the town has not any record of corvid problems, I personally felt that many members would be uncomfortable attending. I also personally felt that it would be irresponsible putting our members, (who are not now spring chickens) under any pressure to meet up in the middle of the pandemic for a not very good do.
  The hotel is open for business should anyone wish to have the break, phone the hotel they will reserve you a good room, at the present time the restaurant is still operating.
  The manager has agreed to maintain our reunion booking for the future, I will relay any further news re a 2021 reunion maybe spring ? but we will have a reunion come hell or high water. we are after all

A run ashore / Re: Belated Reunion 2020
« on: October 12, 2020, 11:21:08 PM »
   23oo hours !! Reunion looking shaky, will be speaking to the hotel manager tomorrow morning. Fleetwood is showing to be in the middle of the red area, but to date I have still not been able
to obtain specific regulations for either Fleetwood or Leeds !! but at this point, I would not be packing bags yet. :-[ :'(

A run ashore / Re: Belated Reunion 2020
« on: October 12, 2020, 05:17:50 PM »

  Watched latest announcement re Covid restrictions, sorting through same. Watch this space. S.

A run ashore / Re: Belated Reunion 2020
« on: October 10, 2020, 04:12:52 PM »

   Very Belated reunion / Meet.... As most of us have probably heard, there is very likely to be an announcement on the 12th Oct. from the government, probably concerning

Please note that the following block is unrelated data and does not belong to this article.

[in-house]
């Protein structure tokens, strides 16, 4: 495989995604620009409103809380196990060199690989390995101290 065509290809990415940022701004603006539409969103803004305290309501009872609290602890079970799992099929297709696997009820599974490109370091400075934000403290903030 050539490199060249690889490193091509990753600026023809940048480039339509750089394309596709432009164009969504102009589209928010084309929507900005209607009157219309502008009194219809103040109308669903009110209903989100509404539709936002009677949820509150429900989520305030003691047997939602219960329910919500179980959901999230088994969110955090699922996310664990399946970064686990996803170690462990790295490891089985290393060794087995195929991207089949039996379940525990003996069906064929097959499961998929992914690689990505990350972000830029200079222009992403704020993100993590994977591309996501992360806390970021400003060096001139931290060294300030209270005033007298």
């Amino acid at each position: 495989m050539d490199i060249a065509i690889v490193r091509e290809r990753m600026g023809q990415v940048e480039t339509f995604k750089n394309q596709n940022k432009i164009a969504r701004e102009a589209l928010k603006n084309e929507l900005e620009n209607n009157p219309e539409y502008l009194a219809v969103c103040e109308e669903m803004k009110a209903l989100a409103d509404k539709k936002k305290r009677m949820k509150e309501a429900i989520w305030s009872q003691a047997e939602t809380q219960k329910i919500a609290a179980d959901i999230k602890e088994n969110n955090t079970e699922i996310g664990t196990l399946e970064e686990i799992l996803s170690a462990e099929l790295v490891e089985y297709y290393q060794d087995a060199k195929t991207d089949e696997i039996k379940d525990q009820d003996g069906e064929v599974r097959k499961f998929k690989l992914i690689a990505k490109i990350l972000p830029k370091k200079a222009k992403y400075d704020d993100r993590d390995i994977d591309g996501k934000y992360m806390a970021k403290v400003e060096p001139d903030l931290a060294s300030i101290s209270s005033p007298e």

our pandemic!! It is being suggested that hotels may be subject to tighter controls, and possible curbs on traffic !! but to date this is still all speculation.
   The hotel was ready to receive us (as individuals), the cake man has the cake waiting to be iced.
   As soon as we get a definitive statement that allows us or not, to have our three day holiday break, safely, and legally, at Fleetwood an email /phone call will be flashed out to all, and will be on the web at this site.

   Keep fingers crossed, there is little else we can do.

Naval History / Re: Nelsons Navy.
« on: October 04, 2020, 09:53:44 PM »
   Admiral Sir James Gordon GCB.
     In 1937, the author C.S.Forester published his first Hornblower novel. It went on sale in U.K. with the title "The Happy Return "and in the U.S.A as "Beat to Quarters". On both sides of the Atlantic, it was  a great success, and it seems that the public were very keen to hear more about the middle aged Royal Naval Captain who became a hero overcoming impossible odds.
Forester was a professional author with an in-depth knowledge of Nelson's navy, he purchased 3 Volumes of The Naval Chronicle, a magazine written by serving naval offices for naval officers,
and obtained the issues published between1790 and !820. The Chronicles travelled with Forester when he undertook a long sea voyage from California to England ,visiting many Central American ports and passing through the Panama Canal. The ship was no luxury cruise liner, and Forester reportedly said that he read every line in the magazines several times over.
 There has, for a number of years now been disputes in some literally circles as to who the Hornblower character  is based upon, and Forester never seems to have really identified the real life fighting captain on who he based his Hornblower. However the period in which Forester's Hornblower sailor is set, is awash with heroes, many now forgotten.
  When Collins brought out the first of Patrick O'Brian, Master and Commander novels in 1970, a similar flutter went through the ranks of particular readers, who wished to know on who or what were O'Brian's sources, and how do they compare with Forester's work. Bryan Perrett has produced an excellent book to delve into the issue. For myself, I think the court is still out on the matter, and I am just about to start a second read of O'Brian's superb  "The Yellow Admiral" 18th book of the Aubrey/ Maturin series... Pandemic ?? what's that all about. To Be continued.